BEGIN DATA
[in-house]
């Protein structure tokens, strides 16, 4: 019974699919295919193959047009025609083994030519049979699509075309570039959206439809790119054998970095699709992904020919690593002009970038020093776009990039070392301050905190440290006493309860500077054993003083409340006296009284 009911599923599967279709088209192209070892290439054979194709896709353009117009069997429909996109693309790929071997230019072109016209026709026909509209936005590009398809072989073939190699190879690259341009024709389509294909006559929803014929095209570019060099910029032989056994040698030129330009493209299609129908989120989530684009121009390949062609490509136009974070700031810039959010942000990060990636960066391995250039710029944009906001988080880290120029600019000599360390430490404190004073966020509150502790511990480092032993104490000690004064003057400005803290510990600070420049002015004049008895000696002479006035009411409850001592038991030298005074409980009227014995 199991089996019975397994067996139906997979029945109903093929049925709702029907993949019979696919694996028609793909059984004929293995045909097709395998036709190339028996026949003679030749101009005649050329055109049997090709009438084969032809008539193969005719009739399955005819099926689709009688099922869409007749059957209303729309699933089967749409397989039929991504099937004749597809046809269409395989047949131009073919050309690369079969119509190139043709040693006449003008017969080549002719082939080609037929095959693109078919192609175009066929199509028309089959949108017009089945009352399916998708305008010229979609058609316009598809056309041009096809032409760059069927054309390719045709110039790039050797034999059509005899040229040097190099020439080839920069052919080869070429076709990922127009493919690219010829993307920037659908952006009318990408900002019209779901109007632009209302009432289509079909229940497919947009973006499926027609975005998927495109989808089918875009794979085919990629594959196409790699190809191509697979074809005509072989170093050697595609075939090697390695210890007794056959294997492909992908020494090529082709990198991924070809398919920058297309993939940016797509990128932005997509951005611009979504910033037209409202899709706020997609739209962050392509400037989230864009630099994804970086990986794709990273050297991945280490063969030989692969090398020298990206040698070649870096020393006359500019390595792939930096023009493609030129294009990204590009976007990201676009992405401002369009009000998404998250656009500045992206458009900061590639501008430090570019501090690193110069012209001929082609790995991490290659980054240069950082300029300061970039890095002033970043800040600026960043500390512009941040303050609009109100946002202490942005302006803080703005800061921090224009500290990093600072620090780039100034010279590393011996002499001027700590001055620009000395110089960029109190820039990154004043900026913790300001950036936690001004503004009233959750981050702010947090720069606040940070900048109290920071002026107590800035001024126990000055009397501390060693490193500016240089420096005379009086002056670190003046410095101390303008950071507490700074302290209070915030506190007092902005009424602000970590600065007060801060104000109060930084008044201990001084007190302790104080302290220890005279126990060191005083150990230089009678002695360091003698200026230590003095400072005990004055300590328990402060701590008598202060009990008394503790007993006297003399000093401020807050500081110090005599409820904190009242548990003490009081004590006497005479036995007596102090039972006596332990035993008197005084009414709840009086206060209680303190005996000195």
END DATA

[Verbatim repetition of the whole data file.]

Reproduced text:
[in-house]
């Protein structure tokens, strides 16, 4: 019974699919295919193959047009025609083994030519049979699509075309570039959206439809790119054998970095699709992904020919690593002009970038020093776009990039070392301050905190440290006493309860500077054993003083409340006296009284 009911599923599967279709088209192209070892290439054979194709896709353009117009069997429909996109693309790929071997230019072109016209026709026909509209936005590009398809072989073939190699190879690259341009024709389509294909006559929803014929095209570019060099910029032989056994040698030129330009493209299609129908989120989530684009121009390949062609490509136009974070700031810039959010942000990060990636960066391995250039710029944009906001988080880290120029600019000599360390430490404190004073966020509150502790511990480092032993104490000690004064003057400005803290510990600070420049002015004049008895000696002479006035009411409850001592038991030298005074409980009227014995 199991089996019975397994067996139906997979029945109903093929049925709702029907993949019979696919694996028609793909059984004929293995045909097709395998036709190339028996026949003679030749101009005649050329055109049997090709009438084969032809008539193969005719009739399955005819099926689709009688099922869409007749059957209303729309699933089967749409397989039929991504099937004749597809046809269409395989047949131009073919050309690369079969119509190139043709040693006449003008017969080549002719082939080609037929095959693109078919192609175009066929199509028309089959949108017009089945009352399916998708305008010229979609058609316009598809056309041009096809032409760059069927054309390719045709110039790039050797034999059509005899040229040097190099020439080839920069052919080869070429076709990922127009493919690219010829993307920037659908952006009318990408900002019209779901109007632009209302009432289509079909229940497919947009973006499926027609975005998927495109989808089918875009794979085919990629594959196409790699190809191509697979074809005509072989170093050697595609075939090697390695210890007794056959294997492909992908020494090529082709990198991924070809398919920058297309993939940016797509990128932005997509951005611009979504910033037209409202899709706020997609739209962050392509400037989230864009630099994804970086990986794709990273050297991945280490063969030989692969090398020298990206040698070649870096020393006359500019390595792939930096023009493609030129294009990204590009976007990201676009992405401002369009009000998404998250656009500045992206458009900061590639501008430090570019501090690193110069012209001929082609790995991490290659980054240069950082300029300061970039890095002033970043800040600026960043500390512009941040303050609009109100946002202490942005302006803080703005800061921090224009500290990093600072620090780039100034010279590393011996002499001027700590001055620009000395110089960029109190820039990154004043900026913790300001950036936690001004503004009233959750981050702010947090720069606040940070900048109290920071002026107590800035001024126990000055009397501390060693490193500016240089420096005379009086002056670190003046410095101390303008950071507490700074302290209070915030506190007092902005009424602000970590600065007060801060104000109060930084008044201990001084007190302790104080302290220890005279126990060191005083150990230089009678002695360091003698200026230590003095400072005990004055300590328990402060701590008598202060009990008394503790007993006297003399000093401020807050500081110090005599409820904190009242548990003490009081004590006497005479036995007596102090039972006596332990035993008197005084009414709840009086206060209680303190005996000195």